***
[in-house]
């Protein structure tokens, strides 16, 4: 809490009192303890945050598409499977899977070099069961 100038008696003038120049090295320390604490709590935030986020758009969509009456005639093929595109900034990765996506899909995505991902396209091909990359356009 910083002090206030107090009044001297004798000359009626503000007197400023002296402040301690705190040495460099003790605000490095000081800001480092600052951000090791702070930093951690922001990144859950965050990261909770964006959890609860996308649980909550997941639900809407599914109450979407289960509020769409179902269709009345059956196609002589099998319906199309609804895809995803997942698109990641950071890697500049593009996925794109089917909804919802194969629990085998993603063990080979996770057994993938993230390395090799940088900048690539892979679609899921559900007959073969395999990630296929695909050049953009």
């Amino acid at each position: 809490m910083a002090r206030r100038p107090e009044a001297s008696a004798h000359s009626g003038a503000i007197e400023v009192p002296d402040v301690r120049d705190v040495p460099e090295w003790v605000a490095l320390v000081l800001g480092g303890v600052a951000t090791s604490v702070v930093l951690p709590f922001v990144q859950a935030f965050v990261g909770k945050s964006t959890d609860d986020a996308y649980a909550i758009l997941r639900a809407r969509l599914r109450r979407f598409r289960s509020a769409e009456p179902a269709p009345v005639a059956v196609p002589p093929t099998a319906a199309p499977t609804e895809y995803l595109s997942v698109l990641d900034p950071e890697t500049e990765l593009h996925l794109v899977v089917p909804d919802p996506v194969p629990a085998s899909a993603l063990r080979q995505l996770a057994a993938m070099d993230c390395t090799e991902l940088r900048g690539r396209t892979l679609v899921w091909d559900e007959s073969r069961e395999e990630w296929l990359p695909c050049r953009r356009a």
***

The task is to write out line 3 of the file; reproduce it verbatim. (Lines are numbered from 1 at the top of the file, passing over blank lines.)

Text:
């Amino acid at each position: 809490m910083a002090r206030r100038p107090e009044a001297s008696a004798h000359s009626g003038a503000i007197e400023v009192p002296d402040v301690r120049d705190v040495p460099e090295w003790v605000a490095l320390v000081l800001g480092g303890v600052a951000t090791s604490v702070v930093l951690p709590f922001v990144q859950a935030f965050v990261g909770k945050s964006t959890d609860d986020a996308y649980a909550i758009l997941r639900a809407r969509l599914r109450r979407f598409r289960s509020a769409e009456p179902a269709p009345v005639a059956v196609p002589p093929t099998a319906a199309p499977t609804e895809y995803l595109s997942v698109l990641d900034p950071e890697t500049e990765l593009h996925l794109v899977v089917p909804d919802p996506v194969p629990a085998s899909a993603l063990r080979q995505l996770a057994a993938m070099d993230c390395t090799e991902l940088r900048g690539r396209t892979l679609v899921w091909d559900e007959s073969r069961e395999e990630w296929l990359p695909c050049r953009r356009a």